AUFBAU 66:7 April 6, 2000 p.14
Thomson's and Stein's The Mother of Us All
"Gertrude S." and the Suffragette
[Lauren Flanigan Heads NYCO Cast
in Multi-Leveled Parodic Polemic]
523 words by Leonard Lehrman
You can still catch the last performance Saturday night, April 8 of the current revival of The Mother of Us All by Gertrude Stein and Virgil Thomson at New York City Opera. At the time of its Columbia University premiere (1947), Thomson was the powerful music critic of The New York Herald Tribune. Today his Foundation supports American music everywhere, and his protégé is the leading music critic of The New York Times. All this must at least partially explain why this sporadically inspired but mostly self-consciously silly work has continued to hold the stage. Ostensibly about the American women's suffrage advocate Susan B. Anthony (1820-1906), the piece is set as a commentary on her by characters called, literally, "Virgil T." and "Gertrude S." In many ways it is more about them than about her.
Her posited debate with Daniel Webster (1782-1852) never took place, and indeed the text itself comments that the name Daniel was chosen to represent her adversary because that was the name of Stein's father--and not Anthony's. In the last scene of this production, Gertrude lays a copy of Picasso's portrait of her (Stein) at the foot of the living statue of Susan B. Anthony.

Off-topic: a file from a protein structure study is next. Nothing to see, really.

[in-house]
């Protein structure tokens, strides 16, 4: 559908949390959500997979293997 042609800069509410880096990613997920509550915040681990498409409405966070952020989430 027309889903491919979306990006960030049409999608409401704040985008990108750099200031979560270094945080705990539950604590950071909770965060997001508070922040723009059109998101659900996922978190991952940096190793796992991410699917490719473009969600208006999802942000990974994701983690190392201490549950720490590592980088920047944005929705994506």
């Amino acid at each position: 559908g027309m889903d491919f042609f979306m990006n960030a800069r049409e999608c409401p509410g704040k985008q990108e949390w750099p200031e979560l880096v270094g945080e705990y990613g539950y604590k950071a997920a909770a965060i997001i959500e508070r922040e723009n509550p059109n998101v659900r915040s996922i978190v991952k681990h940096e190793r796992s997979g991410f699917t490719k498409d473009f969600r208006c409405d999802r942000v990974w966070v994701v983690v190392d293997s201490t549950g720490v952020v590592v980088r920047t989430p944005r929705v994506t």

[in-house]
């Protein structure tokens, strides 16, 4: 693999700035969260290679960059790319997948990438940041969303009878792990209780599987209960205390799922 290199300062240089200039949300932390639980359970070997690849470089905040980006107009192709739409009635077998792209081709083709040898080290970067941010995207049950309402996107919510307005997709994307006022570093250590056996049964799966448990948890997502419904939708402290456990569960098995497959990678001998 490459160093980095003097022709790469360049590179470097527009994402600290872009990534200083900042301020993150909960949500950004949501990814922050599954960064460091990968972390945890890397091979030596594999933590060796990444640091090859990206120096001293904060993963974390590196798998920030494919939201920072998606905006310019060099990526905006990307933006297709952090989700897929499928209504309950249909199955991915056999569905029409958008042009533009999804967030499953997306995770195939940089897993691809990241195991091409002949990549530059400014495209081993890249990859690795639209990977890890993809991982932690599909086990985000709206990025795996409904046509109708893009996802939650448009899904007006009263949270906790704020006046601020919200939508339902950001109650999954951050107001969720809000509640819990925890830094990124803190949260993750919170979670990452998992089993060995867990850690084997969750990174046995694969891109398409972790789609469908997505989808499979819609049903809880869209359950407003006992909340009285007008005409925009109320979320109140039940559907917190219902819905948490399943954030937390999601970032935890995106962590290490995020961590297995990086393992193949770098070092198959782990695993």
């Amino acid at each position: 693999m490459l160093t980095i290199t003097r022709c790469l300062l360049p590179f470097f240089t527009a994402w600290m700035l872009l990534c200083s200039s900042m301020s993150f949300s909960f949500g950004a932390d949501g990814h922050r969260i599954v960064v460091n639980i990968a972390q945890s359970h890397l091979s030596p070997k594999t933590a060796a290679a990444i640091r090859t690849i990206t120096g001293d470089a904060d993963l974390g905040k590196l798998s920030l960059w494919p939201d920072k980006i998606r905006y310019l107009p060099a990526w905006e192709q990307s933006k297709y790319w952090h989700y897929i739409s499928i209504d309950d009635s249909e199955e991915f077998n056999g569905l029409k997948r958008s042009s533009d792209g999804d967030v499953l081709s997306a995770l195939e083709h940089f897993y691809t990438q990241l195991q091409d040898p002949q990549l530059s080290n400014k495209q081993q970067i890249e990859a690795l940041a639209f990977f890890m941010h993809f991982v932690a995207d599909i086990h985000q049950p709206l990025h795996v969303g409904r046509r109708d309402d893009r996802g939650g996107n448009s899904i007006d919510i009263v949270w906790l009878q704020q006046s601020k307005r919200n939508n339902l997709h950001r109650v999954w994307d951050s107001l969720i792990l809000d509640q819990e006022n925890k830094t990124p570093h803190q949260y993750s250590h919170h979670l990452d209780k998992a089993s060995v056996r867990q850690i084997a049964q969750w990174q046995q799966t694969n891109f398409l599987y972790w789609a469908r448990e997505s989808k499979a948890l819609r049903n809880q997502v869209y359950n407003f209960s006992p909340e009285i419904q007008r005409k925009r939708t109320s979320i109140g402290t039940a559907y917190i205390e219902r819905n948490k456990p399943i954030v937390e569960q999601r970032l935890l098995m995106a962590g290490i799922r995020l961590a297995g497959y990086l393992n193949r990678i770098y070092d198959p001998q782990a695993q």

Times were changing rapidly in the mid-1940s: Stein, though part Jewish and openly lesbian, was living in Nazi-occupied France. French women got the vote only in 1944; she died in 1946, shortly after completing the libretto. It was her second written for Thomson (1896-1989), nearly two decades after their first collaboration: the absurdist Four Saints in Three Acts.
The Mother of Us All too contains its share of absurdity, sending up polemics, logic, chronology, love, and marriage, passionately and dispassionately: "because any cause is a cause," "I'm right because I'm right," "I'm blind, and therefore I dream"; and stating that by the time women get the vote they will be just like men so it won't make any difference.
In Christopher Alden's staging, a pair of men strip to the waist to box with each other, a trio to their underwear to cavort with a tipsy Lillian Russell (Barbara Shirvis), and the fermataed drum rolls and tattoos seem endless in their extended pantomimes. The character known as John (Quincy?) Adams, portrayed by Matthew Chellis, has the most lyrical tenor lines, presaging those in Thomson's final opera, Lord Byron, which, in cut form, is his most soaringly beautiful work.
George Manahan leads the spirited orchestra. The cast of 26 plus 5 children is headed by the redoubtable Lauren Flanigan in the title role. Ms. Flanigan, who premiered the title role in Hugo Weisgall's Esther, will star in Henze's Venus and Adonis at Santa Fe this summer, and also in NYCO's Roberto Devereaux and Die tote Stadt next season. Rumor has it they are considering reviving Blitzstein's Regina for her. We would love to see her as Emma Goldman.
Any of those vehicles would be a piece of cake for her. Though she could sing the phone book and make it worth listening to, she has her work cut out for her in The Mother of Us All.
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